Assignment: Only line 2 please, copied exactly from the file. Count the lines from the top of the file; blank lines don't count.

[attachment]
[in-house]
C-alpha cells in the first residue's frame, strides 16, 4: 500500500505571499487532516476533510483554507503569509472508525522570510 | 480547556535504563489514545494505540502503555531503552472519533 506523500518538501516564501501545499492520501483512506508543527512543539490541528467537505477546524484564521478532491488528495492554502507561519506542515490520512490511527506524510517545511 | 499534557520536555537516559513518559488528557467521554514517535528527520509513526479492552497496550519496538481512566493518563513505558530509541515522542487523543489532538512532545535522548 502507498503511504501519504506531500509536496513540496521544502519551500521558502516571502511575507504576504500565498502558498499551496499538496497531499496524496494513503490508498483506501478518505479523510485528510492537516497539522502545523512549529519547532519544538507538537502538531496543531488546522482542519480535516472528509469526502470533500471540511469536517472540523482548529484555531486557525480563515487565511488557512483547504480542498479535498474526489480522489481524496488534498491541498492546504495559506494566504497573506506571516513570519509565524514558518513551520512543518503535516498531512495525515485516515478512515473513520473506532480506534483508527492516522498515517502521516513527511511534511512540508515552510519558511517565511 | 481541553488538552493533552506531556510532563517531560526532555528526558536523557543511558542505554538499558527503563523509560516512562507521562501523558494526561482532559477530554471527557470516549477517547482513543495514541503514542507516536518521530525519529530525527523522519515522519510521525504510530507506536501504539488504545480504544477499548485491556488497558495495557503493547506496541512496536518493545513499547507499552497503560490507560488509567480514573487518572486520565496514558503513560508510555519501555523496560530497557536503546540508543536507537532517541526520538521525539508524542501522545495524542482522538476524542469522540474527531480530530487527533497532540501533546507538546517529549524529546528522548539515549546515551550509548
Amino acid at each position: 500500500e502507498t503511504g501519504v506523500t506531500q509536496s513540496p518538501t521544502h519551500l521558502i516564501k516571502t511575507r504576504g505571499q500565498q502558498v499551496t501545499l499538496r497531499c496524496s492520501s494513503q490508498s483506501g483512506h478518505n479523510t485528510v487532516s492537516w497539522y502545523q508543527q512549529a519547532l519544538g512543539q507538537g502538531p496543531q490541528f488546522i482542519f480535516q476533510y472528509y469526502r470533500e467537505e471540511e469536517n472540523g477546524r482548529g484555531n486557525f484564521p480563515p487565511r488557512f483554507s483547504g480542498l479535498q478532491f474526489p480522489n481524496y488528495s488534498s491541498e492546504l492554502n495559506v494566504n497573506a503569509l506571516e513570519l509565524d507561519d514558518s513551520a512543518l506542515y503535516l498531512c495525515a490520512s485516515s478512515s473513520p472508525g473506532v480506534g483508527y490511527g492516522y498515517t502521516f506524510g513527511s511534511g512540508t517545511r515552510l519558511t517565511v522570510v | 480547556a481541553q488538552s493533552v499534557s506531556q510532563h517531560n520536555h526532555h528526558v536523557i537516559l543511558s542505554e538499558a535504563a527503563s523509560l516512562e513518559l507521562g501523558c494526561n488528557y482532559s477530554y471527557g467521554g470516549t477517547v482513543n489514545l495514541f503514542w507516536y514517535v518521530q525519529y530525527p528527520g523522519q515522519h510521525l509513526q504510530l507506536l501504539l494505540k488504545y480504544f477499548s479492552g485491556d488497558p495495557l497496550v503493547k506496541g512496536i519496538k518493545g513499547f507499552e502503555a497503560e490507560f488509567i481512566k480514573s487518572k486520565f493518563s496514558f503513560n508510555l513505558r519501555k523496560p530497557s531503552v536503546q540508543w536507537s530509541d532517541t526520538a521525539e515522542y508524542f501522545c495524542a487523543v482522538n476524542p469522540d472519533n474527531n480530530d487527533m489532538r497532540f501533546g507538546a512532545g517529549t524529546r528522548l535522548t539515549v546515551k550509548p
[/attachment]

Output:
C-alpha cells in the first residue's frame, strides 16, 4: 500500500505571499487532516476533510483554507503569509472508525522570510 | 480547556535504563489514545494505540502503555531503552472519533 506523500518538501516564501501545499492520501483512506508543527512543539490541528467537505477546524484564521478532491488528495492554502507561519506542515490520512490511527506524510517545511 | 499534557520536555537516559513518559488528557467521554514517535528527520509513526479492552497496550519496538481512566493518563513505558530509541515522542487523543489532538512532545535522548 502507498503511504501519504506531500509536496513540496521544502519551500521558502516571502511575507504576504500565498502558498499551496499538496497531499496524496494513503490508498483506501478518505479523510485528510492537516497539522502545523512549529519547532519544538507538537502538531496543531488546522482542519480535516472528509469526502470533500471540511469536517472540523482548529484555531486557525480563515487565511488557512483547504480542498479535498474526489480522489481524496488534498491541498492546504495559506494566504497573506506571516513570519509565524514558518513551520512543518503535516498531512495525515485516515478512515473513520473506532480506534483508527492516522498515517502521516513527511511534511512540508515552510519558511517565511 | 481541553488538552493533552506531556510532563517531560526532555528526558536523557543511558542505554538499558527503563523509560516512562507521562501523558494526561482532559477530554471527557470516549477517547482513543495514541503514542507516536518521530525519529530525527523522519515522519510521525504510530507506536501504539488504545480504544477499548485491556488497558495495557503493547506496541512496536518493545513499547507499552497503560490507560488509567480514573487518572486520565496514558503513560508510555519501555523496560530497557536503546540508543536507537532517541526520538521525539508524542501522545495524542482522538476524542469522540474527531480530530487527533497532540501533546507538546517529549524529546528522548539515549546515551550509548